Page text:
And on the XM side, 'commercial' radio was brought on and you lost the ability to listen online without an extra membership fee. Pretty much all around that merger sucked for the customers - so much for the FTC looking out for consumers on major mergers.
 

John

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#14
I upgraded to Slacker Premium to avoid the radio format (songs "like" the one I asked for) and have my own playlists. With a Premium subscription if you ask for an artist, it plays just their songs, frequently by order of popularity.

I do miss Spotify (larger song library, easy to add a song to a playlist). With Slacker, I have to edit playlists on my phone or computer. Ugh. Rather just tap a song and have it ask which playlist to add it to.
 

PandaM3

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#15
So I added an artist (the Killers) from the slacker DJ menu to my favorites. I didn’t realize that they have different artist spotlights that change weekly.

Anyhow when the artists changed the following week, the artist selection became unavailable. It keeps saying the link is broken.

Additionally I can’t remove it from my favorites. Everything else I can remove and add, but this station I can’t do anything with.

Am I missing something? Is there a procedure to remove it? I don’t have the premium account.. I have the free account.
 

slasher016

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#16
I got a response from Tesla and they said:

Unfortunately we do not provide a login for Model 3 owners as the provided account is only an option available to Model S and Model X owners.

Seems very weird, because the car is very clearly using an account.
 

telero

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#17
I got a response from Tesla and they said:

Unfortunately we do not provide a login for Model 3 owners as the provided account is only an option available to Model S and Model X owners.

Seems very weird, because the car is very clearly using an account.
Is it possible that for the Model 3 they are using a generic account rather than vehicle specific? Seems like they were using vehicle specific in S/X from the thread you referenced as someone mentioned there that they had to get their credentials to login since it wasn't setup initially. But from what I've read (haven't tried) on the Model 3 is that you just press a button that will re-log you in without having to know the username or password if you had changed to another account. Although if it really is generic, I wonder how they'd support the 4 year limitation that is mentioned in the manual? Maybe it uses your VIN number or some other car specific value and a hard coded password?
 

MelindaV

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#18
I wonder how they'd support the 4 year limitation that is mentioned in the manual?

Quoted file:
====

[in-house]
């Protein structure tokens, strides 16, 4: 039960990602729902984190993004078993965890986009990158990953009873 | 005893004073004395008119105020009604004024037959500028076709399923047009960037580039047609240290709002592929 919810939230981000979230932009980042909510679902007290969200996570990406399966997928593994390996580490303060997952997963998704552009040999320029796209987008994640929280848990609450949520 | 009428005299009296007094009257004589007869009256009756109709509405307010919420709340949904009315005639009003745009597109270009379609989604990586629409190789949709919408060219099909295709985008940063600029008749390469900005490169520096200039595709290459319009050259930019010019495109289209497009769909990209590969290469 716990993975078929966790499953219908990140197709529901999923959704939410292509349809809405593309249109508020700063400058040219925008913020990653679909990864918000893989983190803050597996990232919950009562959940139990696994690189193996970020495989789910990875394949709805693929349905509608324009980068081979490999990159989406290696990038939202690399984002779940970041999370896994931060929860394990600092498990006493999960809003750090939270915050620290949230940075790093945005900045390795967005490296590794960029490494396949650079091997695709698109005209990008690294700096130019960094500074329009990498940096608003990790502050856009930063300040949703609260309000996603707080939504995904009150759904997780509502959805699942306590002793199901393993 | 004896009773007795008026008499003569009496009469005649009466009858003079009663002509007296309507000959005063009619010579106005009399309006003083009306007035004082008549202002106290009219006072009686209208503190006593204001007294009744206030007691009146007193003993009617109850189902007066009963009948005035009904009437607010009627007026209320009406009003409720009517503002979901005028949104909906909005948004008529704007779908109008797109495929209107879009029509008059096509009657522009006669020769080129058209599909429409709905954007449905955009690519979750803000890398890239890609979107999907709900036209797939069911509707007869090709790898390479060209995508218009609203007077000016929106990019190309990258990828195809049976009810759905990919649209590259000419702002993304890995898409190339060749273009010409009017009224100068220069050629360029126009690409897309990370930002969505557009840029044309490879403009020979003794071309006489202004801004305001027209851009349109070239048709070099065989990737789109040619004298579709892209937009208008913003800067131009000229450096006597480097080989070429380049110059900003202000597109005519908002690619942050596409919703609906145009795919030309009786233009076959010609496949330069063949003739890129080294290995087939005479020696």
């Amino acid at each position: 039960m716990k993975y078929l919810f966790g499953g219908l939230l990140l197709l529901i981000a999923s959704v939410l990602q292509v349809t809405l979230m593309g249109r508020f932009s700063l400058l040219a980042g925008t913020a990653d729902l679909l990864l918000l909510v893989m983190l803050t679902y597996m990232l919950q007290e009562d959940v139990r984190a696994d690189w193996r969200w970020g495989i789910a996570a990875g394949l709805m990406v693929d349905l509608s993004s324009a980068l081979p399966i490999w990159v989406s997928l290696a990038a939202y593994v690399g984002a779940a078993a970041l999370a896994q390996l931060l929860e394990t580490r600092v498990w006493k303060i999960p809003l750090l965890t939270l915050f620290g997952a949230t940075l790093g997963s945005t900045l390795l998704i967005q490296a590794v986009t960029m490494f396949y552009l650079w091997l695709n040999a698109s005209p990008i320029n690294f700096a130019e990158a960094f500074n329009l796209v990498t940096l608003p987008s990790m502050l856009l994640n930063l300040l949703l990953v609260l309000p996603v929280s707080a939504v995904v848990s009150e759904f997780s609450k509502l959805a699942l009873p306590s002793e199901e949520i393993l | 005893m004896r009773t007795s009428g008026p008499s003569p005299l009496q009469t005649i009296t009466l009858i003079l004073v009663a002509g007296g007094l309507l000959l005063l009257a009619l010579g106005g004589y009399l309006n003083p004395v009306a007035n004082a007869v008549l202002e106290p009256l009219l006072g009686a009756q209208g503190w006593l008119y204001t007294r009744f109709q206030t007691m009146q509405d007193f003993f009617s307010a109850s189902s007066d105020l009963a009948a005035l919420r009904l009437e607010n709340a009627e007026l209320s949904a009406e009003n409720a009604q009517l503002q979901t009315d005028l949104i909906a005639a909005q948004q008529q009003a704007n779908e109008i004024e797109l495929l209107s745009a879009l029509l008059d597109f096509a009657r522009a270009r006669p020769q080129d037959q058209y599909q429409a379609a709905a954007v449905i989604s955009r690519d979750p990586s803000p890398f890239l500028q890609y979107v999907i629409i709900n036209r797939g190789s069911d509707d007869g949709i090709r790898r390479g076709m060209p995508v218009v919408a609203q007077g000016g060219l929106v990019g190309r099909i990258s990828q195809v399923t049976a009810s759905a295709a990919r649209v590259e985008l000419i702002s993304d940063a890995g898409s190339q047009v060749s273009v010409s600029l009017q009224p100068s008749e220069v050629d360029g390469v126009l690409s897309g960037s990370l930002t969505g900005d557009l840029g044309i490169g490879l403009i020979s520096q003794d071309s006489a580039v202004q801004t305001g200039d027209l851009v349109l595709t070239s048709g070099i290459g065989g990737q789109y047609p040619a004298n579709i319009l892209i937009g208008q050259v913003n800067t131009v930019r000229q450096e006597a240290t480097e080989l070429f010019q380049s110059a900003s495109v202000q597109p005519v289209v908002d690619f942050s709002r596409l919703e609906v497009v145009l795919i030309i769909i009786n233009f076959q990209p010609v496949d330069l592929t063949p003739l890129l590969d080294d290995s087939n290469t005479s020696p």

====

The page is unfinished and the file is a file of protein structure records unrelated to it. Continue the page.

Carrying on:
there are also 2012 Model Ss out there that came with 4 free years of 3G data (not sure when the switch to LTE happened) that are still getting free data...
 

Jason Bourne

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#19
I've wondered some things about how Slacker works also:
  • Does Slacker interpret any difference between me skipping past a song within the first 20 seconds of it playing (indicating that I know/recognize the song and I don't want to hear it right now) and half-way through it (indicating I don't know/recognize the song but I thought I'd give it a try but I don't like it right now)?
  • Does Slacker interpret any difference between me 'liking' a song within the first 20 seconds of it playing (indicating that I know/recognize the song and I know I like it) and half-way through it (indicating I don't know/recognize the song but I like it now)?
 

JWardell

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#20
I've wondered some things about how Slacker works also:
  • Does Slacker interpret any difference between me skipping past a song within the first 20 seconds of it playing (indicating that I know/recognize the song and I don't want to hear it right now) and half-way through it (indicating I don't know/recognize the song but I thought I'd give it a try but I don't like it right now)?
  • Does Slacker interpret any difference between me 'liking' a song within the first 20 seconds of it playing (indicating that I know/recognize the song and I know I like it) and half-way through it (indicating I don't know/recognize the song but I like it now)?

I can't answer this definitively, but in six years of daily Slacker use, in my experience, skips supposedly vote to play a song less in the future. This may be true for the stations with deep libraries (like Alternative Deep Dive), but definitely have no effect with stations with smaller libraries (New Alternative Now, theme stations). I like to imagine they skips may help them determine if music is unpopular enough to move from a New Music channel into a mainstream channel, but who knows. I strongly doubt the time at which you skip a song has any additional effect.
Ban is the only truly effective way to prevent a channel from playing a song ever again.
Slacker also does not really have a like function in the same way Pandora uses the like. It is called favorite.
Favorites are used in two ways...as a list you can access later (like a browser bookmark), and some stations you can advance tune to play more of your favorites in the say way you can tune them to play more or less new and mainstream music. I'm not sure you can access that stuff from anything other than a computer, and again only for certain larger channels.